Do I Need to Update My Will If I Move Out-of-State?

 In Estate Planning

A house moving checklist on a table, surrounded by labels, packaging tape roller, scissors, red marker pen, a ball of string and a sealed box. Some of the checkboxes have been ticked in red.

Did you know that six of the 13 fastest growing cities in the nation are in Texas – and when you move, you need the best estate planning in Frisco? If you are used to fighting rush hour traffic during your work commute, you might not be surprised by that statistic; the growth DFW is experiencing is just incredible. Chances are, either you are new to Texas yourself, or you have a neighbor, friend or family member who has just relocated here. We serve clients every day who have come from all over the country and beyond, and some common questions we receive have to do with whether estate planning documents need to be updated when moving from state to state – specifically “Do I need to update my Will?” You may have been wondering about this as well; here are some things you’ll want to know.


To find out if your out-of-state documents are still valid, you need to know that a Will properly drafted and executed in one state will be recognized by another, but that doesn’t mean you’re home free. Your Will must be handled by a probate lawyer in the state in which you live when you pass away. Your Executor will have to prove to the Court that your Will is valid in order to be probated, and because there are varying requirements for proving a Will is valid, there may be complications that make probate more costly and burdensome. The two main issues here have to do with Witnesses, and the Self-Proving Affidavit.

You need two witnesses to sign your Will

While every state requires that your Will is signed before at least two witnesses (Florida requires three), not all agree on the accompanying details, such as: whether the witnesses must also sign, whether the Will must also be notarized, and whether you must make a formal acknowledgement that the document you signed is your Last Will and Testament and not a contract for, say, new cable service.

There is also an important issue of whether or not one of your witnesses can be a beneficiary of your Will – this one can have serious consequences beyond simply taking longer and costing more to establish validity.  If the state you had your Will executed in allowed interested witnesses, and the state you move to does not, your Will may not be declared valid on the grounds that there were insufficient competent witnesses.

Self-Proving Affidavits:

Most states allow conclusive proof that the Will you signed is your Will by what is known as a “Self-Proving Affidavit”.  This is a notarized affidavit which states that the witnesses were present while you signed your Will, and that you acknowledged that the document you signed was, in fact, your Will.  Notice I said “most” states.  The District of Columbia, Maryland, Ohio and Vermont do NOT accept Self-Proving Affidavits; if you are moving from or to one of these states, you know this area needs to be addressed.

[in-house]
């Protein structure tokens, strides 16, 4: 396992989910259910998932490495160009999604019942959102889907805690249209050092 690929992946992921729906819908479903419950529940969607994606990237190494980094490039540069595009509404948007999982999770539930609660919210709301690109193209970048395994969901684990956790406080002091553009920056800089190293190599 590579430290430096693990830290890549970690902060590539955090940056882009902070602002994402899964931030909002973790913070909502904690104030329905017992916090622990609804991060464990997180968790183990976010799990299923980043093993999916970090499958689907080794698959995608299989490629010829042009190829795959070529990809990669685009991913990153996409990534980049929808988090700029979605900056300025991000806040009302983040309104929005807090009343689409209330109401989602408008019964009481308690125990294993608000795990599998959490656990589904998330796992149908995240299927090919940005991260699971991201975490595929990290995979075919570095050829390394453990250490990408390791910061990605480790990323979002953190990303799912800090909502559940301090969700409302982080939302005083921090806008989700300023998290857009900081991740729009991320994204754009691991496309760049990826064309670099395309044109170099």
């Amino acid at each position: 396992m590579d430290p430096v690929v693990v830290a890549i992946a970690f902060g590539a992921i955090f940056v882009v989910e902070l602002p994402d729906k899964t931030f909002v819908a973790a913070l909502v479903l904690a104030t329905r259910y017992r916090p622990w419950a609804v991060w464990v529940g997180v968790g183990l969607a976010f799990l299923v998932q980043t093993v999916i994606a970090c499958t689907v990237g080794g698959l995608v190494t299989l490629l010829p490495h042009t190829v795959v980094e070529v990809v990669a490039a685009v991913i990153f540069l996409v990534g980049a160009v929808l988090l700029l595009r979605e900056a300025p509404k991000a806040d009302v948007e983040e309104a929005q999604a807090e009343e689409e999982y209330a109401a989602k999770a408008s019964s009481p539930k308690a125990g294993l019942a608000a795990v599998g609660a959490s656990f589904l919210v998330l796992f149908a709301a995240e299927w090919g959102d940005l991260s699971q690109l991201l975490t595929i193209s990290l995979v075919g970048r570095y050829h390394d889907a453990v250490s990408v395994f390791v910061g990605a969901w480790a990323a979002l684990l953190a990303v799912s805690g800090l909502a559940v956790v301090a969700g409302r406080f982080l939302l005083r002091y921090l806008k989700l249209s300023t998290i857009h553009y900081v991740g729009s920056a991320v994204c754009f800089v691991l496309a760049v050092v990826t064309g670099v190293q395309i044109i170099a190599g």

Will My Out-Of-State Documents Have the Same Effect?

Even if your Will, Trust and Powers of Attorney are legally valid, your aren’t guaranteed that they will have the same effect.

Powers of Attorney:

As a general rule, medical and financial institutions don’t like to take any chances when it comes to your Medical and Durable Powers of Attorney, so don’t be surprised if they fail to recognize one executed in another state.

Spouse Issues:

If you have opted to leave your spouse out of your Will, the state your Will is probated in may have requirements that change your intended distributions. In fact, Georgia is currently the only state that allows you to completely leave your spouse out of your Will without a written agreement; the majority of states have greater spousal protections – but even those vary and can make a difference in distributing your estate.

To give you a general idea, Texas is one of nine community property states which require half of the marital (a.k.a. community) property to go to the surviving spouse, no matter what your Will says.  Other states allow the surviving spouse a percentage of assets passing through your estate, and property not included in the probate estate – such as retirement and life insurance benefits.  If you’ve done anything but leave your entire estate to your spouse, you’ll know this is an area to be sure to look into with the help of a law firm in McFrisco.

Real Property:

Unless you’ve deeded it to trust, any real property you own in another state must be probated where it is located.  States differ on how real property passes to a spouse, so again, you’ll need to make sure to adapt your plan accordingly.

Advice from the best law firm in McFrisco

The best advice I can give you? If you have an out-of-state Will, take no unnecessary risks – get a new Will specific to your new state of residence. Can that be a hassle if you have a profession that causes you to move frequently? Understandably, yes – but it’s too important to neglect.

The Weeks Law Firm is your number one firm for estate planning in Frisco and we are here to help you get your estate plan Texas-specific. Give us a call at 214-269-290 to schedule a consultation at our Plano office, conveniently located off the Dallas North Tollway at 5600 Tennyson Parkway, Suite 345. We look forward to serving you!

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